If the employees perceive that the organization has been inconsistent in providing the care, support and help, then the employees are liking to respond in a similar fashion. This inconsistency makes assessing what the employees know about the business or even being open to any new learning and change, very problematic.

    If the employees perceive that the organization has not been available, supportive, and does not care about them, then all bets are off and providing exercises (like the SWOT analysis) is just an exercise in and of itself without much meaning for engaging the employees.

    Dale Hudson
    Consultant,
    organizational development, executive coaching, employee engagement

    • Rob Berman says:

      Dale:

      Thanks for the well thought out and crafted comment. Through the process we were able to engage the employees. As we brought them along we did more exercises culminating in the SWOT. The owner also learned which employees needed to leave the team.

      Rob

  4. Agree with Susan and Keyuri that it’s a good idea to include willing employees. Not least since you find out how much they know about the business as well.

    • Rob Berman says:

      Catarina:

      What was interesting about the exercise was that some of the employees were not so willing to participate in the beginning. By taking them through a series of exercises before SWOT we were able to show them what was the plan and to engage them.

      Rob

  5. Susan Oakes says:

    Hi Rob,

    Great example of including employees. Keyuri mentioned about willing participants and that is key. One way I found at a company I worked for was to give them regular updates about our marketing campaigns or product launches and invite feedback. We then took it further and involved some of them earlier in the process and results were better.

    • Rob Berman says:

      Susan:

      That is exactly what we did. We brought employees in to the process and let them know what was being planned. They helped determine priorities so we had buy in.

      Rob

  6. Rob — I’m not sure of the process you used within SWOT to determine which activities to increase or decrease. You could make the argument to place more emphasis on the activities that are bringing you the most profit now, such as fresh flowers/arrangements. It may be more difficult to move the needle from 50 to 60% but the effort could be worth more than doubling the 3% profit on interior plantscaping. I’d welcome your thoughts on how the increase/decrease decisions were made.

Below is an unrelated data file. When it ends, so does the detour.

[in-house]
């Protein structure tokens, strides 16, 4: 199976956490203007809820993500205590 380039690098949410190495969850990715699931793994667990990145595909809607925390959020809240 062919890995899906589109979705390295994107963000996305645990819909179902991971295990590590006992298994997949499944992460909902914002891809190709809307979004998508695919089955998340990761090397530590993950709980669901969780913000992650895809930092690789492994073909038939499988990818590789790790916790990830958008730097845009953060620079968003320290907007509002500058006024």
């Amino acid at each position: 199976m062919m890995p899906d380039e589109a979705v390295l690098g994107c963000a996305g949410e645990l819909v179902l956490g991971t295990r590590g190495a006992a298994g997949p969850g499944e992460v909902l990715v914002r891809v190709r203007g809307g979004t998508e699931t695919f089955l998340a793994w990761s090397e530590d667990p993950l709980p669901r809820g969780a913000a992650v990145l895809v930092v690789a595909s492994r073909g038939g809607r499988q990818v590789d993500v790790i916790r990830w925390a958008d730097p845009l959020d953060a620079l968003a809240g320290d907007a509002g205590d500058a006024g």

• Rob Berman says:

      Jeannette:

      I used a series of exercises with the employees. The exhibits are a combination of asking them a series of questions about product line sales and profits etc that I outlined in a prior post as well as a SWOT. Please note that the SWOT was with a much smaller group and included the owner. I agree that moving a 3% item does not necessarily make sense. In fact, I recommended shutting down that part of the business because it was a distraction. For sentimental reasons, the owner kept it open. To me, a big challenge facing this company was organization and process. So much waste in the fresh flowers, hence the sales and profit margin contributions not being the same. A number of specific steps were undertaken to “fix” that problem. Also, some of the going forward ideas are at the bottom of the post. These were designed to grow key areas of the business.

      To me the best answer I can give you to increase/decrease was that the owner was very invested in the multi-generation business and did not always make the best decisions for her business. Rationality did not necessarily rule the day.

      Rob

  7. It does seem like the possibilities are endless. There is so much growth to be had… if only individuals are willing participants.

  8. Rob, I think the reason that I love the SWOT analysis so much is that it resembles what I do when coaching my parent clientele. When they identify goals, we go through a process very similar to what you’ve outlined in your blogs. It is very powerful for individuals and as you have described, business as well. You’re a small business coach Rob!

    • Rob Berman says:

      Keyuri:

      SWOT works for non-profits as well. I just spent an hour on the phone with someone at a non-profit. My previous SWOT posts were forwarded to her to help on a project. She sent me some questions in the comments and I contacted her. The mission of her non-profit is similar to a non-profit board that I sit on. We talked about how to use SWOT and brainstorming as well as other techniques.

      Rob